Few technologies have so revolutionized humanity and harnessed the power of the masses as radio. Although historians have written at length about the medium’s impact on the western world, radio’s revolution-inducing effect on the people of the Soviet Union has largely gone unstudied. Consider the fact that in a near instantaneous, geopolitical shock to the world, the USSR dissolved peacefully at the end of the Cold War. In a society where any dissent was “managed” through repression (or worse), why wasn’t the revolution violent? How did the people know what freedom even was? How did the youth cope with such an existential crisis of identity? A unique, cultural story highlighting the psyche of the Soviet people remains untold.
“ Any list of the BBC’s biggest radio DJs must include Seva Novgorodsev, famous all over the former Soviet Union for broadcasting pop music across the Iron Curtain and poking fun at the regime. On Friday, after 38 years on air, he hung up his headphones for good. ” https://www.bbc.com/news/magazine-34157596#
To this day hardly anyone from the streets of Moscow to Kyiv to Estonia, born before 1980, has any trouble understanding the question concerning a certain BBC radio presenter: “Did you ever listen to Seva?” Hate him or love him, everyone heard Seva Novgorodsev’s voice and name at some point from the 70s onward. The question I, as an outsider, couldn’t understand was why he became so popular, why people credit him today for changing their lives, and why (if his impact was ubiquitous) the West is so deaf to this intrinsically cultural marvel? Radio books upon radio books have been written, but very few mention Seva’s name, or if they do it’s only in recognition of his obvious achievements, what is documented in other words. But what isn’t documented is the memories of millions—things that will never be found in any archive in the world. And this is what I have tried to access. This is what I’ve tried to understand. Russia is not simply a cold mystery—it’s a series of locked treasure chests. But the keys are not in the Kremlin; they’re in the possession of the people themselves, freely given assuming anybody bothers to ask.
About The DJ
In Cold War America, music was a powerhouse form for expression, but essentially an inalienable right. However, in Soviet Russia, jazz and rock were Western products marked as counterrevolutionary. As in other Communist countries, the restrictions produced a rise of acute creativity that wouldn’t have occurred otherwise. Within the strange bubble of the Soviet Union, the people, particularly the youth, sought tunnels to the outside world—radio was the most prominent. “Enemy Voices” from the West spoke to the stifled youth, ministering, entertaining, and educating them. But the music played over the waves by a BBC DJ from Leningrad, Seva Novgorodsev, revolutionized the soul of the listeners, proving that sword and spear could not pierce hearts and minds as powerfully as the right song and voice coming in over the airwaves.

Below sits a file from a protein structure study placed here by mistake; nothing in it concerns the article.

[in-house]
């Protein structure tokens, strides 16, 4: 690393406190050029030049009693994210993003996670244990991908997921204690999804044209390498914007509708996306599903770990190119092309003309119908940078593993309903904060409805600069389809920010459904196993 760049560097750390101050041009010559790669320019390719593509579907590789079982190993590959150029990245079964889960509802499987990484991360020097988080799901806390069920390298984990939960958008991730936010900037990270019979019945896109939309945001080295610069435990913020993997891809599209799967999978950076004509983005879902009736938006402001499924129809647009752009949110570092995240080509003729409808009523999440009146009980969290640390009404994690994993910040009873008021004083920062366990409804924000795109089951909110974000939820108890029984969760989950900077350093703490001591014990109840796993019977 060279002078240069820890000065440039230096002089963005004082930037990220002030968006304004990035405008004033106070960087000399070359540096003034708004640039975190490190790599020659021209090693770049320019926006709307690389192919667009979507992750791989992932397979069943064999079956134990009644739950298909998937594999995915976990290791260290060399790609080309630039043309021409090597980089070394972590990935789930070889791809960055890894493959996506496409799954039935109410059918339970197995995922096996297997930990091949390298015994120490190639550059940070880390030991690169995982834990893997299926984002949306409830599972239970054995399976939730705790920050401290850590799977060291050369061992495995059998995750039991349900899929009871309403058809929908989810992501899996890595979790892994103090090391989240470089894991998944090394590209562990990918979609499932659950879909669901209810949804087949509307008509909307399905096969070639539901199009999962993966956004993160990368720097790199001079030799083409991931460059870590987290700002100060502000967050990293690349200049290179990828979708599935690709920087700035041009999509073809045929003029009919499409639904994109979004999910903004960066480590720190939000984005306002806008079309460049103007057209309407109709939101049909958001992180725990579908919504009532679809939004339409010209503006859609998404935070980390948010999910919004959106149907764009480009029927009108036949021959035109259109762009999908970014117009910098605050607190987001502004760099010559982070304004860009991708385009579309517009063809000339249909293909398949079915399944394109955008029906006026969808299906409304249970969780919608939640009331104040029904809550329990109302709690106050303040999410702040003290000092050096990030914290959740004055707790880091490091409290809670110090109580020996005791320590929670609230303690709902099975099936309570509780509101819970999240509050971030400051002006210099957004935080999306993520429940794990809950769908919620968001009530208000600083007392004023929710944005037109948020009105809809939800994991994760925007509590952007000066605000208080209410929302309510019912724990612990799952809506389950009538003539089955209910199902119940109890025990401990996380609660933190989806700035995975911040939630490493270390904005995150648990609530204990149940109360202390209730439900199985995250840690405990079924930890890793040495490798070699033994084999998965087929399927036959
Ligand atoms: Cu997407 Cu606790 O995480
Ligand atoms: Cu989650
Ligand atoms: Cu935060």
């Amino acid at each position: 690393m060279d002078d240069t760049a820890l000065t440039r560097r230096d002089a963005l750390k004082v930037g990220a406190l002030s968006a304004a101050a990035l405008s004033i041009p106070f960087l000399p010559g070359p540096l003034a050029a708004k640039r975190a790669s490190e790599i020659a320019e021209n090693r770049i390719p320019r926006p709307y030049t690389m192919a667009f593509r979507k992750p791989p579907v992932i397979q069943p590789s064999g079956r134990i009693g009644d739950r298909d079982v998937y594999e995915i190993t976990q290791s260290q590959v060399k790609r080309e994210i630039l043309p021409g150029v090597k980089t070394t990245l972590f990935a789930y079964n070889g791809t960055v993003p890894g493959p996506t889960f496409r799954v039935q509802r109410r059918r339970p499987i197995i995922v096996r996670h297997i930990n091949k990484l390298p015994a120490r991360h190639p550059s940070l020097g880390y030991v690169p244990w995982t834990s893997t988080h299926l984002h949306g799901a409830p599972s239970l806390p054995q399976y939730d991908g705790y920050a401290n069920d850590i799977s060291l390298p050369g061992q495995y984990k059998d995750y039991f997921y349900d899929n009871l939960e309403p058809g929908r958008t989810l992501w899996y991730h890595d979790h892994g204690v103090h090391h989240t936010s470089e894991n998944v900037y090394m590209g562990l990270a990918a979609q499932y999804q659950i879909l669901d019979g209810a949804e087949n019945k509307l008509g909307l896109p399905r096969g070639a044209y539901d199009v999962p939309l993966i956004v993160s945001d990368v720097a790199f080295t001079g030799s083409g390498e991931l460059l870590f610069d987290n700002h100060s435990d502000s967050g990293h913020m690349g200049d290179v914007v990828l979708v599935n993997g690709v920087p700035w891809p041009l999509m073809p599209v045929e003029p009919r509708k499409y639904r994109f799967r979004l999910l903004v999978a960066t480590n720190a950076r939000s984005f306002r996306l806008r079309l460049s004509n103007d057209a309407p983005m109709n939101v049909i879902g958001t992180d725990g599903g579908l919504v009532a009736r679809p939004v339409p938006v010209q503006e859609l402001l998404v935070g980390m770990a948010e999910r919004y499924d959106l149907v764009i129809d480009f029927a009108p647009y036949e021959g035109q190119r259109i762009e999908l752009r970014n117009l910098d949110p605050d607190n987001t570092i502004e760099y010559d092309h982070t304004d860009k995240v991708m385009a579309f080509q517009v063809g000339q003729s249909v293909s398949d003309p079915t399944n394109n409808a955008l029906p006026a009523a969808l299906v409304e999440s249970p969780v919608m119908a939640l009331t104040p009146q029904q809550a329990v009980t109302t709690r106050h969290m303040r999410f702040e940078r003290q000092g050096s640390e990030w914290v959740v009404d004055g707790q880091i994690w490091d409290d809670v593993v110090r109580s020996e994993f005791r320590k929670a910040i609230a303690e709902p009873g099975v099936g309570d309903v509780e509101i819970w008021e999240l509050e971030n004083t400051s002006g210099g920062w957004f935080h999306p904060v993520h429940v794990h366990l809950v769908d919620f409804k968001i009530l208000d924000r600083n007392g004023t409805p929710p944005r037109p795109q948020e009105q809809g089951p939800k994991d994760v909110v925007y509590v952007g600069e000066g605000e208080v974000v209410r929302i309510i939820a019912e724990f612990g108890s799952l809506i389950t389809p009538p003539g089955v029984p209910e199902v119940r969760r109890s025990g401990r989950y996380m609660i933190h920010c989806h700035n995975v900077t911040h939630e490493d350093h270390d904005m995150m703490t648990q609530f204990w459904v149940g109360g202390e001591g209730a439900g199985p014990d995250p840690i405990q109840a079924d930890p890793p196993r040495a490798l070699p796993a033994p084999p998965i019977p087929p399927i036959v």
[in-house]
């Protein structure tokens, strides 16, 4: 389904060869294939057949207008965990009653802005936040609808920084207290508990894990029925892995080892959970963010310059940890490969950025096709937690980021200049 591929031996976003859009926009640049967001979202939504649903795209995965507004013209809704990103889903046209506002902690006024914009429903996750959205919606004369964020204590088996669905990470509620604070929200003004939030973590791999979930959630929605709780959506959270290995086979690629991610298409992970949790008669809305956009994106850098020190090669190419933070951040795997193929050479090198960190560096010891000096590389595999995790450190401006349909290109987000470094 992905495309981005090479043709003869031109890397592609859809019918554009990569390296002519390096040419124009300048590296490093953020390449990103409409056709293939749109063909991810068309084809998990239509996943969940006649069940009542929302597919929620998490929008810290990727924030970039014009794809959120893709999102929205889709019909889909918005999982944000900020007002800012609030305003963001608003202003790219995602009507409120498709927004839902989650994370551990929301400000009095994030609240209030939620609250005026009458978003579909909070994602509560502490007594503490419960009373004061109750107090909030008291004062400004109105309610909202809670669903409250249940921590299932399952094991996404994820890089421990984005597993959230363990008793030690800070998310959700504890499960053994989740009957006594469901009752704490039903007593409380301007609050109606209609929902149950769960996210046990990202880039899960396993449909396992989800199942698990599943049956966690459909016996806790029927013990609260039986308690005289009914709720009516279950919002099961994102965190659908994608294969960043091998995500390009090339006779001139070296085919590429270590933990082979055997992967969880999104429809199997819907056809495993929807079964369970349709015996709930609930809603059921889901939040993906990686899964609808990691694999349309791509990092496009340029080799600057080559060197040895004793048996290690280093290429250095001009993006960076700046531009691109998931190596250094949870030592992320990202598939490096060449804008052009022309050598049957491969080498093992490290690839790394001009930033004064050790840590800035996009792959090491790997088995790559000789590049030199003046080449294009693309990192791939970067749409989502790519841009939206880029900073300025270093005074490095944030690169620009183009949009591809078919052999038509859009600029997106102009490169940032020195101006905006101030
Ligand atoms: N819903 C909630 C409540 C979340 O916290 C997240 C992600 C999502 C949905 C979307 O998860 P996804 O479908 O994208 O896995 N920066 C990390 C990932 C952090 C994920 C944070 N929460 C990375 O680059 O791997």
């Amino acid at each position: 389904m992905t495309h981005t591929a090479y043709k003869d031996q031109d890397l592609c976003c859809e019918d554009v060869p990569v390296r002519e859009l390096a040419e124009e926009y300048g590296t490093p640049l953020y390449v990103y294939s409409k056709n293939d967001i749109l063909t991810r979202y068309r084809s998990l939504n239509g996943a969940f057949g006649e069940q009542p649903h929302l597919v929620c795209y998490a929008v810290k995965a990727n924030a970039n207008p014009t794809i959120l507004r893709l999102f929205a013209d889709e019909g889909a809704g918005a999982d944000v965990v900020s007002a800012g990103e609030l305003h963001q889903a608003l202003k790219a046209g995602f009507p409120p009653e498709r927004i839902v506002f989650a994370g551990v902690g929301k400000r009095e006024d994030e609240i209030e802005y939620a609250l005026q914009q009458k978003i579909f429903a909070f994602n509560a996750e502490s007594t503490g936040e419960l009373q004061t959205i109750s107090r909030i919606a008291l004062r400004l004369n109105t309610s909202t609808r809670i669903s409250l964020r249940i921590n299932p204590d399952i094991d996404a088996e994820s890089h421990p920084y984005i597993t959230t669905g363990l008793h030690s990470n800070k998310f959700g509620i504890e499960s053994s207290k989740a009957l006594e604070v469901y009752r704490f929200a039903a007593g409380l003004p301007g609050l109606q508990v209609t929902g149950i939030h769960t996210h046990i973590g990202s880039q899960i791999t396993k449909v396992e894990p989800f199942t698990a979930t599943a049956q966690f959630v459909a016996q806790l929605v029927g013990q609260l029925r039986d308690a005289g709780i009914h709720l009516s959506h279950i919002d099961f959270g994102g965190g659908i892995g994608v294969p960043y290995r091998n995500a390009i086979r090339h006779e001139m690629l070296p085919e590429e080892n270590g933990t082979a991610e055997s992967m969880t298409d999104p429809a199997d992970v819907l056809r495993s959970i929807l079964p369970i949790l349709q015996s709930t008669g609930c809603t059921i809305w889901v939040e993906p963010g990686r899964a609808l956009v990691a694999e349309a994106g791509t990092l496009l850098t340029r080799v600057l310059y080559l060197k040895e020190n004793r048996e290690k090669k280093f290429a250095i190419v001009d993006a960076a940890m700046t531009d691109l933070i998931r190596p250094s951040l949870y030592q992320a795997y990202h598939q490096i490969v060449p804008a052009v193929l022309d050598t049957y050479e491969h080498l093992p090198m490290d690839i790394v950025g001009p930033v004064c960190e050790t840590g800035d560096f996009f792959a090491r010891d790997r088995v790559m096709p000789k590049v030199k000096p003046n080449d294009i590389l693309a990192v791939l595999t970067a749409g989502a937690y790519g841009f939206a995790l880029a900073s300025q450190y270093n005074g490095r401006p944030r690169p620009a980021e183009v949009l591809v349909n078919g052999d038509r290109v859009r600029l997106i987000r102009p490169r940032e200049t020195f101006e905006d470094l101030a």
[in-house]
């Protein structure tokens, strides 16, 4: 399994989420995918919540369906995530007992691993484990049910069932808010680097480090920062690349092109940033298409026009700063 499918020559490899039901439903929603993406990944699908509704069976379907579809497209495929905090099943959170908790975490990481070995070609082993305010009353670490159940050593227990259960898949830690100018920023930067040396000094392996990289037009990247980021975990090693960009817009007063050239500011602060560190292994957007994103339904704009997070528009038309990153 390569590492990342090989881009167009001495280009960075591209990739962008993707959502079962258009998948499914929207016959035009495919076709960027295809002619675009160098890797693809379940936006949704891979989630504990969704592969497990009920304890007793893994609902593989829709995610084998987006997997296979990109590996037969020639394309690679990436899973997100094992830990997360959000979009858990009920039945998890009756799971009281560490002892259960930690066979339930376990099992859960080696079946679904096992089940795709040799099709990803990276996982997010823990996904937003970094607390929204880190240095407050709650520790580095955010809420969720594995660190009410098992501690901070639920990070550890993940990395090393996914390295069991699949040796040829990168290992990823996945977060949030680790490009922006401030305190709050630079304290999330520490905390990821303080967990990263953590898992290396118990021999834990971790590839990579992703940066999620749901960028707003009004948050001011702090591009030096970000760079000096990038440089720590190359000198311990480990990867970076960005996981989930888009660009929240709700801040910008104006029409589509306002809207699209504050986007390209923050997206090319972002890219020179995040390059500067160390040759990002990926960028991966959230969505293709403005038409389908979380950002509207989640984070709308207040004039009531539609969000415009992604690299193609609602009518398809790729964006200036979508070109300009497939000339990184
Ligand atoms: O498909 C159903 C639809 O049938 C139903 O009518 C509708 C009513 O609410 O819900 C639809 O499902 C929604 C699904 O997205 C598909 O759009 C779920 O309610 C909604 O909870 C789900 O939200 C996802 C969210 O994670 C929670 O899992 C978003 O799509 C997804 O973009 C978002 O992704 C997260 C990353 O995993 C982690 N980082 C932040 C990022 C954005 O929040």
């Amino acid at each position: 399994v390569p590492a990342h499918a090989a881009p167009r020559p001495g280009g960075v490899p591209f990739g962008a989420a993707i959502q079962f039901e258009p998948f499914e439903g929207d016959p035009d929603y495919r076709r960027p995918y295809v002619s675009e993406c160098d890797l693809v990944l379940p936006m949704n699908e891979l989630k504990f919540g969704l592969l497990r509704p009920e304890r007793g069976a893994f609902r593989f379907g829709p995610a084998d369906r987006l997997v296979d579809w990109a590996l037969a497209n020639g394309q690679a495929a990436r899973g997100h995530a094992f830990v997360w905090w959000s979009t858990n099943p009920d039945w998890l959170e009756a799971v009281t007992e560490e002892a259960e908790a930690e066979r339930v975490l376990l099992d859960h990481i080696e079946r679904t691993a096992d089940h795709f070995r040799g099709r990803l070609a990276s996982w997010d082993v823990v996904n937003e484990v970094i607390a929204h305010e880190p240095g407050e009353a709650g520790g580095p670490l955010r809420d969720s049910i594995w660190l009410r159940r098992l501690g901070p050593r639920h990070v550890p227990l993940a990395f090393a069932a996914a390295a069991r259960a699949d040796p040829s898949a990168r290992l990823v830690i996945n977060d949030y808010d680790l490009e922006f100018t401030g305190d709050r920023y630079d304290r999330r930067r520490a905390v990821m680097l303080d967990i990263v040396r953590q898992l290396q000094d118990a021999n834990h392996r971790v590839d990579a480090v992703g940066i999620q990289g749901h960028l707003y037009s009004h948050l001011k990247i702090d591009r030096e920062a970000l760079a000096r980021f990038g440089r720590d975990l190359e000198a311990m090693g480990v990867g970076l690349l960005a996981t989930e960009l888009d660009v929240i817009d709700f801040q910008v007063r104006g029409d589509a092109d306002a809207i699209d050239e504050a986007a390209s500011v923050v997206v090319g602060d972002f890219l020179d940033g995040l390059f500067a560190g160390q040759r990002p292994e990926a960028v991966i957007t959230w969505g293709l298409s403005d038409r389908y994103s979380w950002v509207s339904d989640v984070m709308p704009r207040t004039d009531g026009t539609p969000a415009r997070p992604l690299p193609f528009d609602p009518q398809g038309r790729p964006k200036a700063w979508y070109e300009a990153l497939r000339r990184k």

Born in Leningrad on July 9th, 1940, Seva Novgorodsev was a masterful presenter with the BBC from 1977 to 2015. Considered a sage of rock ‘n roll, he introduced forbidden western popular music and culture into Soviet Russia through his radio programs. He developed a satirical style of presenting which turned Soviet-approved jargon on its head, subverting the USSR’s carefully constructed defense systems while avoiding political diatribes. The Central Committee of the Communist Party viewed him as an ideological saboteur, but despite KGB hounding and the murder of fellow BBC Bulgarian presenter Georgi Markov, Seva remained on the air for 38 years, acquiring well over 25 million listeners weekly. He received the Order of the British Empire in 2005 by Queen Elizabeth II and retired in 2015 with the unofficial title the “DJ WHO BROUGHT DOWN THE USSR”. But this book holds that Seva didn’t so much as bring down the USSR, but rather he raised up a generation of disenfranchised youth and taught them to laugh. To live.
Rok-posevy fan club samizdat cover from 1990 – artist rendering of punked-out Lenin